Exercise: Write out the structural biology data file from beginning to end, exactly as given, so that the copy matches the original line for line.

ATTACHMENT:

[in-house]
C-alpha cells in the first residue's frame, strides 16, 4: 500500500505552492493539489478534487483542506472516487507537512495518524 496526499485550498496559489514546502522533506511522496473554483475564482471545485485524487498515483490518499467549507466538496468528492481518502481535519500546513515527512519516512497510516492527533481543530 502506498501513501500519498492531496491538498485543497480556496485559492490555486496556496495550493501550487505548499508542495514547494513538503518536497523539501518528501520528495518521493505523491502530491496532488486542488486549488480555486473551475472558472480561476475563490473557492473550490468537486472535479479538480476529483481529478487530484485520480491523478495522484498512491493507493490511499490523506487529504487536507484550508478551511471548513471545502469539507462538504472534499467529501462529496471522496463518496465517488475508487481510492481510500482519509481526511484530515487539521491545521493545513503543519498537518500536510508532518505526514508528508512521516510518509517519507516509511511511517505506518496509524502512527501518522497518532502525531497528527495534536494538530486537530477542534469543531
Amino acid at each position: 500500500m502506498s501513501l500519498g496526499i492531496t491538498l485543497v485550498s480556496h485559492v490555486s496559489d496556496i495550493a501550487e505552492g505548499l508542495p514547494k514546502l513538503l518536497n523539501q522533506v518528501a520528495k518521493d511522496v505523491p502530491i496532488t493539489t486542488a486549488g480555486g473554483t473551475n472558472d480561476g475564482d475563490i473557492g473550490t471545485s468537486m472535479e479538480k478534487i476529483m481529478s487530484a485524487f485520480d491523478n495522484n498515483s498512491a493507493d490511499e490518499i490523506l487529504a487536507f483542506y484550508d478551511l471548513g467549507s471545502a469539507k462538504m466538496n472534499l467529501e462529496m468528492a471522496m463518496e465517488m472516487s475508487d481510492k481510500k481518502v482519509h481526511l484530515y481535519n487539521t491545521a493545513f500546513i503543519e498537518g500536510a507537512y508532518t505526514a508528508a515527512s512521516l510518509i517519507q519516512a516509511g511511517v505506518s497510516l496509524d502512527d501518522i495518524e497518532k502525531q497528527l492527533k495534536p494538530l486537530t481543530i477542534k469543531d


[in-house]
C-alpha cells in the first residue's frame, strides 16, 4: 500500500505552492493539489478534487483542506472516487507537512495518524 496526499485550498496559489514546502522533506511522496473554483475564482471545485485524487498515483490518499467549507466538496468528492481518502481535519500546513515527512519516512497510516492527533481543530 502506498501513501500519498492531496491538498485543497480556496485559492490555486496556496495550493501550487505548499508542495514547494513538503518536497523539501518528501520528495518521493505523491502530491496532488486542488486549488480555486473551475472558472480561476475563490473557492473550490468537486472535479479538480476529483481529478487530484485520480491523478495522484498512491493507493490511499490523506487529504487536507484550508478551511471548513471545502469539507462538504472534499467529501462529496471522496463518496465517488475508487481510492481510500482519509481526511484530515487539521491545521493545513503543519498537518500536510508532518505526514508528508512521516510518509517519507516509511511511517505506518496509524502512527501518522497518532502525531497528527495534536494538530486537530477542534469543531
Amino acid at each position: 500500500m502506498s501513501l500519498g496526499i492531496t491538498l485543497v485550498s480556496h485559492v490555486s496559489d496556496i495550493a501550487e505552492g505548499l508542495p514547494k514546502l513538503l518536497n523539501q522533506v518528501a520528495k518521493d511522496v505523491p502530491i496532488t493539489t486542488a486549488g480555486g473554483t473551475n472558472d480561476g475564482d475563490i473557492g473550490t471545485s468537486m472535479e479538480k478534487i476529483m481529478s487530484a485524487f485520480d491523478n495522484n498515483s498512491a493507493d490511499e490518499i490523506l487529504a487536507f483542506y484550508d478551511l471548513g467549507s471545502a469539507k462538504m466538496n472534499l467529501e462529496m468528492a471522496m463518496e465517488m472516487s475508487d481510492k481510500k481518502v482519509h481526511l484530515y481535519n487539521t491545521a493545513f500546513i503543519e498537518g500536510a507537512y508532518t505526514a508528508a515527512s512521516l510518509i517519507q519516512a516509511g511511517v505506518s497510516l496509524d502512527d501518522i495518524e497518532k502525531q497528527l492527533k495534536p494538530l486537530t481543530i477542534k469543531d